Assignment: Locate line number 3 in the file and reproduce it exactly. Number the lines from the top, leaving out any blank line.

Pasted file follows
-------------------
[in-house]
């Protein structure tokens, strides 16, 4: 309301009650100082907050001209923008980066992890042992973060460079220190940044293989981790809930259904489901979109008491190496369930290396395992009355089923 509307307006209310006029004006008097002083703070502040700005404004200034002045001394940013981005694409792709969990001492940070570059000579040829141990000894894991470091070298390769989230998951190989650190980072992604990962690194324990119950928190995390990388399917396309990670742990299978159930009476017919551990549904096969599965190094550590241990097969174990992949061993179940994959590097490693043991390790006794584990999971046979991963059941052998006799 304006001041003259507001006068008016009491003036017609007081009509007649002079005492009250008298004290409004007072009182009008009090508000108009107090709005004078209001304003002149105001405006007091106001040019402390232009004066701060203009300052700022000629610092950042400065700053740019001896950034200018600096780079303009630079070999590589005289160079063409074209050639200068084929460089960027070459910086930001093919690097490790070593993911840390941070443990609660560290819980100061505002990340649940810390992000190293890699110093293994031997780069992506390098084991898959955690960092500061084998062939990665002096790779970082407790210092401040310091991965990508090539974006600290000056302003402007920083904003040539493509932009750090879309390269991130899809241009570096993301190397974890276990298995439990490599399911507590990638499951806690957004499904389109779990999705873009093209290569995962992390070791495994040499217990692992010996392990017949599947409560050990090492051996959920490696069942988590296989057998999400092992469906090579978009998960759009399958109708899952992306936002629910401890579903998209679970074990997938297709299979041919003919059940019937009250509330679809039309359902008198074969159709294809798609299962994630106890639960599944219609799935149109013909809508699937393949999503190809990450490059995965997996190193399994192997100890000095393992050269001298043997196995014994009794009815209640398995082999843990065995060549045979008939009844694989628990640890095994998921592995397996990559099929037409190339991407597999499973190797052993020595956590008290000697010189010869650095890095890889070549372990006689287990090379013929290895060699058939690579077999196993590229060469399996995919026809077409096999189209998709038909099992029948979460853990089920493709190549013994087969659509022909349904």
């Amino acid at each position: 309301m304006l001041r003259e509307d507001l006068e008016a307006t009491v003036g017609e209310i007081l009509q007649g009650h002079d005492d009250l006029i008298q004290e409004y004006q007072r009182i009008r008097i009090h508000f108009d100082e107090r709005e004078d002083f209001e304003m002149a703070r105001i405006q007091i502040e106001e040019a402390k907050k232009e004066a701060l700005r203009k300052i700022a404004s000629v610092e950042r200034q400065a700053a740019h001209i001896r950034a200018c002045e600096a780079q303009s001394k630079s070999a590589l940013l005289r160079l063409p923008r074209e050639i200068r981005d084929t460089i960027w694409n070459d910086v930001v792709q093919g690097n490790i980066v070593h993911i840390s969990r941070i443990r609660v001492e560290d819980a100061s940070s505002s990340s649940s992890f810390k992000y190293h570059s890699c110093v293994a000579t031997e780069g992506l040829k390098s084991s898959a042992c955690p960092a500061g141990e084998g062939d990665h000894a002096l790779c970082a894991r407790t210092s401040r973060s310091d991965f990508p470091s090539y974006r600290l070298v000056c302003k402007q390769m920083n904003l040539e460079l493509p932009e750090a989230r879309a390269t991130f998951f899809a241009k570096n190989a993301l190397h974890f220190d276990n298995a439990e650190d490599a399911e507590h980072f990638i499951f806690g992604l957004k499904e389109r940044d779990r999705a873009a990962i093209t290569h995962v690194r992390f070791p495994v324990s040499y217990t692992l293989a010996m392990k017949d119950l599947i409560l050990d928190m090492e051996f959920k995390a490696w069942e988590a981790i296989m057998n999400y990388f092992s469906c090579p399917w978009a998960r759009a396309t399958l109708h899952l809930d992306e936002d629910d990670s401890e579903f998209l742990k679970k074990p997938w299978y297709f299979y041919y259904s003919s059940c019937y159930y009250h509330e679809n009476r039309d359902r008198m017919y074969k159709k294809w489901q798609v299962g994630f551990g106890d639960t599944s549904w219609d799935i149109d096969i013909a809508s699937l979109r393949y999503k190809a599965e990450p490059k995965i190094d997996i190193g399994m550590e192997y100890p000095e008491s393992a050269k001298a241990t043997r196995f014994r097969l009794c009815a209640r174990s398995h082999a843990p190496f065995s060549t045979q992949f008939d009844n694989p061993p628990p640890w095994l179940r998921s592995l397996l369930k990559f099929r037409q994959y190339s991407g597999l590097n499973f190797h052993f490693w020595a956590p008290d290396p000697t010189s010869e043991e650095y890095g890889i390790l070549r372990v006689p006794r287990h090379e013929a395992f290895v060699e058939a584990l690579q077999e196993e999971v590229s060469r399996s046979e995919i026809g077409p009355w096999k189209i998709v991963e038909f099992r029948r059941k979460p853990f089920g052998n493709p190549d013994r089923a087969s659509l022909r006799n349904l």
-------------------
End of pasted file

């Amino acid at each position: 309301m304006l001041r003259e509307d507001l006068e008016a307006t009491v003036g017609e209310i007081l009509q007649g009650h002079d005492d009250l006029i008298q004290e409004y004006q007072r009182i009008r008097i009090h508000f108009d100082e107090r709005e004078d002083f209001e304003m002149a703070r105001i405006q007091i502040e106001e040019a402390k907050k232009e004066a701060l700005r203009k300052i700022a404004s000629v610092e950042r200034q400065a700053a740019h001209i001896r950034a200018c002045e600096a780079q303009s001394k630079s070999a590589l940013l005289r160079l063409p923008r074209e050639i200068r981005d084929t460089i960027w694409n070459d910086v930001v792709q093919g690097n490790i980066v070593h993911i840390s969990r941070i443990r609660v001492e560290d819980a100061s940070s505002s990340s649940s992890f810390k992000y190293h570059s890699c110093v293994a000579t031997e780069g992506l040829k390098s084991s898959a042992c955690p960092a500061g141990e084998g062939d990665h000894a002096l790779c970082a894991r407790t210092s401040r973060s310091d991965f990508p470091s090539y974006r600290l070298v000056c302003k402007q390769m920083n904003l040539e460079l493509p932009e750090a989230r879309a390269t991130f998951f899809a241009k570096n190989a993301l190397h974890f220190d276990n298995a439990e650190d490599a399911e507590h980072f990638i499951f806690g992604l957004k499904e389109r940044d779990r999705a873009a990962i093209t290569h995962v690194r992390f070791p495994v324990s040499y217990t692992l293989a010996m392990k017949d119950l599947i409560l050990d928190m090492e051996f959920k995390a490696w069942e988590a981790i296989m057998n999400y990388f092992s469906c090579p399917w978009a998960r759009a396309t399958l109708h899952l809930d992306e936002d629910d990670s401890e579903f998209l742990k679970k074990p997938w299978y297709f299979y041919y259904s003919s059940c019937y159930y009250h509330e679809n009476r039309d359902r008198m017919y074969k159709k294809w489901q798609v299962g994630f551990g106890d639960t599944s549904w219609d799935i149109d096969i013909a809508s699937l979109r393949y999503k190809a599965e990450p490059k995965i190094d997996i190193g399994m550590e192997y100890p000095e008491s393992a050269k001298a241990t043997r196995f014994r097969l009794c009815a209640r174990s398995h082999a843990p190496f065995s060549t045979q992949f008939d009844n694989p061993p628990p640890w095994l179940r998921s592995l397996l369930k990559f099929r037409q994959y190339s991407g597999l590097n499973f190797h052993f490693w020595a956590p008290d290396p000697t010189s010869e043991e650095y890095g890889i390790l070549r372990v006689p006794r287990h090379e013929a395992f290895v060699e058939a584990l690579q077999e196993e999971v590229s060469r399996s046979e995919i026809g077409p009355w096999k189209i998709v991963e038909f099992r029948r059941k979460p853990f089920g052998n493709p190549d013994r089923a087969s659509l022909r006799n349904l």